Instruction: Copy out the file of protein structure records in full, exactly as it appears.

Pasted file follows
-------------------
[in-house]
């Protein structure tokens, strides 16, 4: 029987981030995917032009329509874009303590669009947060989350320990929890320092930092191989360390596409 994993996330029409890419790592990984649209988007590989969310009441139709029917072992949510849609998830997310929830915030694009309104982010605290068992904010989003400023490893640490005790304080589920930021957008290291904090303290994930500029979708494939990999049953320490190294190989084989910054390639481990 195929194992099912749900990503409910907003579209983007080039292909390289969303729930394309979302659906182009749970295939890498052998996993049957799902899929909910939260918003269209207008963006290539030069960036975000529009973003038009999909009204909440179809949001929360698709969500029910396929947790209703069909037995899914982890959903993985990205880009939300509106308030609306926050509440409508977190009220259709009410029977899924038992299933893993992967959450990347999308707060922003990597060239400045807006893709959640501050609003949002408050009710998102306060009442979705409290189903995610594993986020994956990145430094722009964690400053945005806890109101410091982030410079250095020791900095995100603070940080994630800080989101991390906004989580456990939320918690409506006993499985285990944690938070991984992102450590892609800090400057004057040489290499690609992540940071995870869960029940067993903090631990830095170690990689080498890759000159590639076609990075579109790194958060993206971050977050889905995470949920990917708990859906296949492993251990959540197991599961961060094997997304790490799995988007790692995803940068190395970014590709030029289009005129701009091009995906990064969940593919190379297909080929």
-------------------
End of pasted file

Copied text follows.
[in-house]
């Protein structure tokens, strides 16, 4: 029987981030995917032009329509874009303590669009947060989350320990929890320092930092191989360390596409 994993996330029409890419790592990984649209988007590989969310009441139709029917072992949510849609998830997310929830915030694009309104982010605290068992904010989003400023490893640490005790304080589920930021957008290291904090303290994930500029979708494939990999049953320490190294190989084989910054390639481990 195929194992099912749900990503409910907003579209983007080039292909390289969303729930394309979302659906182009749970295939890498052998996993049957799902899929909910939260918003269209207008963006290539030069960036975000529009973003038009999909009204909440179809949001929360698709969500029910396929947790209703069909037995899914982890959903993985990205880009939300509106308030609306926050509440409508977190009220259709009410029977899924038992299933893993992967959450990347999308707060922003990597060239400045807006893709959640501050609003949002408050009710998102306060009442979705409290189903995610594993986020994956990145430094722009964690400053945005806890109101410091982030410079250095020791900095995100603070940080994630800080989101991390906004989580456990939320918690409506006993499985285990944690938070991984992102450590892609800090400057004057040489290499690609992540940071995870869960029940067993903090631990830095170690990689080498890759000159590639076609990075579109790194958060993206971050977050889905995470949920990917708990859906296949492993251990959540197991599961961060094997997304790490799995988007790692995803940068190395970014590709030029289009005129701009091009995906990064969940593919190379297909080929």